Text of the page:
A five-star practice is a few quick fixes away

August 1, 2008

One's own practice has a lot in common with the standards of a 5 star service. A patient should leave feeling better than when they came in and that it was an overall good experience from the front desk, to the tech, to the doctor. It is a lot to ask to be just like the Four Seasons but little things like displaying flowers or greeting guests warmly can do the trick.

An ophthalmology practice has a lot in common with those standards of service. A patient should leave feeling better than when he or she came in and knowing that it was an overall good experience from the front desk, to the technician, to the physician.

Lew McBee used his experience as a former administrator at Silverstein Eye Centers, Kansas City, MO, as the basis of a recent presentation, "Turn the medical practice into a five-star service organization."

"I am not an expert on the hospitality industry but I have found that delivering five-star service is the same regardless of the business," he said. "I don't care if you are the Ritz-Carlton or the Four Seasons, the two standard bearers in the hospitality industry."

The guidelines

"The Ritz-Carlton hotel is a place where the genuine care and comfort of our guests is our highest mission," quoted McBee. "Isn't that our mission in ophthalmology? We want to give the utmost care to our patients and we pledge as the Ritz-Carlton does to offer the finest personal service and facilities to our guests."

McBee acknowledges that not everyone can afford to be like the Ritz-Carlton or the Four Seasons. However, he said, little things can be done around the office to improve the quality and appearance of a practice. He suggests displaying flowers, keeping up with small maintenance issues by painting a well-worn wall, or training front desk employees to greet patients warmly.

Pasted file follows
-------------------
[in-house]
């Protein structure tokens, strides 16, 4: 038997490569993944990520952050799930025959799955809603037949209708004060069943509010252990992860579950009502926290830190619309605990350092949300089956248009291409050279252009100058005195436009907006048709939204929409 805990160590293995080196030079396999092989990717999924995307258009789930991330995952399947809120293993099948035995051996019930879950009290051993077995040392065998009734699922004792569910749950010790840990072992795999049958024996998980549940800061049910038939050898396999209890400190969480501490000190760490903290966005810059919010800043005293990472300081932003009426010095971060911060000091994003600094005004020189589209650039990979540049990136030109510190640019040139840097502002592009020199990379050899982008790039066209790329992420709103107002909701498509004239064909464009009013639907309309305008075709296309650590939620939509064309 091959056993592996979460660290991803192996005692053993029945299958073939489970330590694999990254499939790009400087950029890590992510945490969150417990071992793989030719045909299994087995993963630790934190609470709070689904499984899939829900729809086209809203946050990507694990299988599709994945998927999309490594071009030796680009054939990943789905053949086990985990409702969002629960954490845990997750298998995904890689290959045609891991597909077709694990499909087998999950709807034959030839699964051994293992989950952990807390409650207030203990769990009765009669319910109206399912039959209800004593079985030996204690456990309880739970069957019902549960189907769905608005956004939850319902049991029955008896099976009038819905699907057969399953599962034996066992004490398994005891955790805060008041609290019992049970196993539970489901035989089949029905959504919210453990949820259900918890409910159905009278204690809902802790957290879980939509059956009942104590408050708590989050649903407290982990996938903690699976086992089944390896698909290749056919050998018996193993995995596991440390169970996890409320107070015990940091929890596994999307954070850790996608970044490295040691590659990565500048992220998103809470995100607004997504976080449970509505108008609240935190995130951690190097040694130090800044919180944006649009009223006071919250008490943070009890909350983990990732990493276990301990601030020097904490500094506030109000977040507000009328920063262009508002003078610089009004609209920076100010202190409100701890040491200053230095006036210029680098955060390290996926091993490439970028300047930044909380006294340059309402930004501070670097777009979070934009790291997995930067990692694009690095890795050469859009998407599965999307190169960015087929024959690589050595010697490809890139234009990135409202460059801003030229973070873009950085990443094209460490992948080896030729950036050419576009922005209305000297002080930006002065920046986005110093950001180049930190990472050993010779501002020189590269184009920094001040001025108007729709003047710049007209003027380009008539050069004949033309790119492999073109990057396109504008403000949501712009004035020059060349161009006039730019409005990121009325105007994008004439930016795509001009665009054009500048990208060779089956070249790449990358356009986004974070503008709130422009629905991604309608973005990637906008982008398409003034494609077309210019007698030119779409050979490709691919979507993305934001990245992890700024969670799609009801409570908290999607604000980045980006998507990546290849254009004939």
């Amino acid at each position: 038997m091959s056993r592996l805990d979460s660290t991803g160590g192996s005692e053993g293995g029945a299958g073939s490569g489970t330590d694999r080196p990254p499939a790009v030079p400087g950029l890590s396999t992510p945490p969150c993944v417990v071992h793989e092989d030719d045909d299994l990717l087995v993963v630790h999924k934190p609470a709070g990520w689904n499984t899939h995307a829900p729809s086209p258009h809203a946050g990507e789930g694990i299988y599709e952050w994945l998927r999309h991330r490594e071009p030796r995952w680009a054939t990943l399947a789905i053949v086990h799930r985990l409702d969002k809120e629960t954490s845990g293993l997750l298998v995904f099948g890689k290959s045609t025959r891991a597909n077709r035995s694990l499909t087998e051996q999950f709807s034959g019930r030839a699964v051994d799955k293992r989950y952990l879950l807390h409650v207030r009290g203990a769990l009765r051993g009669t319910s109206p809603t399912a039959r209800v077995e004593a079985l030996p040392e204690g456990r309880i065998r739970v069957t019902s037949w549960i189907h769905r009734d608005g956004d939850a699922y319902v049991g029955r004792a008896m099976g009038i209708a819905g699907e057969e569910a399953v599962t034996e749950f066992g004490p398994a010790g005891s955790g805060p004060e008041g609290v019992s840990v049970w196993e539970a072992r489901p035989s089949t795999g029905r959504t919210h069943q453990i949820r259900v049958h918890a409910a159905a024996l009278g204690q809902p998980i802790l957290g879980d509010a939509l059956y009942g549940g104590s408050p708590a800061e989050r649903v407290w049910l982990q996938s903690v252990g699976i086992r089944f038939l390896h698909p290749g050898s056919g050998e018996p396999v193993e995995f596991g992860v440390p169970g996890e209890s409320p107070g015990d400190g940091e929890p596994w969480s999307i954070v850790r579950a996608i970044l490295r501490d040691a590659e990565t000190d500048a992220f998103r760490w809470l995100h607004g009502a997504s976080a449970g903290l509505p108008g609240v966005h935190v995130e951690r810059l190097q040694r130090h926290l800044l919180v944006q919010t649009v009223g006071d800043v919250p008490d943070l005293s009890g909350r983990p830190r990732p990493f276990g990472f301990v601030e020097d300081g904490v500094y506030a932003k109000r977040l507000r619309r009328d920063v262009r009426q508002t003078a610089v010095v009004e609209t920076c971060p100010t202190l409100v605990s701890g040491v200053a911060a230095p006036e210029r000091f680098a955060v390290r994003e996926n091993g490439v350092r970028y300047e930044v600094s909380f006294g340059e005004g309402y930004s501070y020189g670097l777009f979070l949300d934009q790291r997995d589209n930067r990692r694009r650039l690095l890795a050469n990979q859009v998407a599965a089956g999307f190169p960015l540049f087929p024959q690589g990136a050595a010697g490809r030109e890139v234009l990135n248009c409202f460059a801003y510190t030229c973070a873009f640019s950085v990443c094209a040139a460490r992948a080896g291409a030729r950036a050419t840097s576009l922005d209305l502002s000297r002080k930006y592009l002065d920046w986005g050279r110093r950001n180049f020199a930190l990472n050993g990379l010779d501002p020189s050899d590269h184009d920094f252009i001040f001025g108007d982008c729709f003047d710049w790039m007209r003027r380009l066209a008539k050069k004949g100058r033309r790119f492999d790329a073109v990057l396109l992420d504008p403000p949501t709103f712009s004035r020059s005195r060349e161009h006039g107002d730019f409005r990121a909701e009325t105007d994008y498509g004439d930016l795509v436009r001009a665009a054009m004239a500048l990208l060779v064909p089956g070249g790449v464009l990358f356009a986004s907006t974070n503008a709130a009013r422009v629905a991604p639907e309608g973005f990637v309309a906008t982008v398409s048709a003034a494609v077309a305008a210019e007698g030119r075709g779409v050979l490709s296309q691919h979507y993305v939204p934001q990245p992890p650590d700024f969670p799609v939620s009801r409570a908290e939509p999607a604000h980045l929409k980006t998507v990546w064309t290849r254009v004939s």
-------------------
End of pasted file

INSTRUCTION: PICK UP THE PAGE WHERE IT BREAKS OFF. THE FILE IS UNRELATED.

"It's amazing how much just a smile and a gentle greeting really matter to a patient. It makes all the difference in the world," McBee said. "The one complaint, as an administrator, that I hate to get is when I hear a customer complain that somebody at the front desk or one of the techs was rude."

Not only do patients deserve a warm hello but also a warm goodbye. McBee refers to his visits to Sam's Club in which someone greets him at the door and then thanks him for shopping there when he leaves.

"It's a good gesture," McBee said. "It shows that they care about you as an individual."

Some of the Ritz-Carlton's guidelines for their employees are to be proud to be Ritz-Carlton, build strong relationships, and build Ritz-Carlton guests for life.

"We want to build patients for life, we want these repeat patients, and we want these patients to tell their sons, daughters, mothers, fathers, grandmothers, and grandfathers to come see us because it's that important," McBee added.

Make it memorable

Another Ritz-Carlton guideline is to always be responsive to the expressed and unexpressed needs of their guests. McBee said that helping a patient even when they don't ask is important.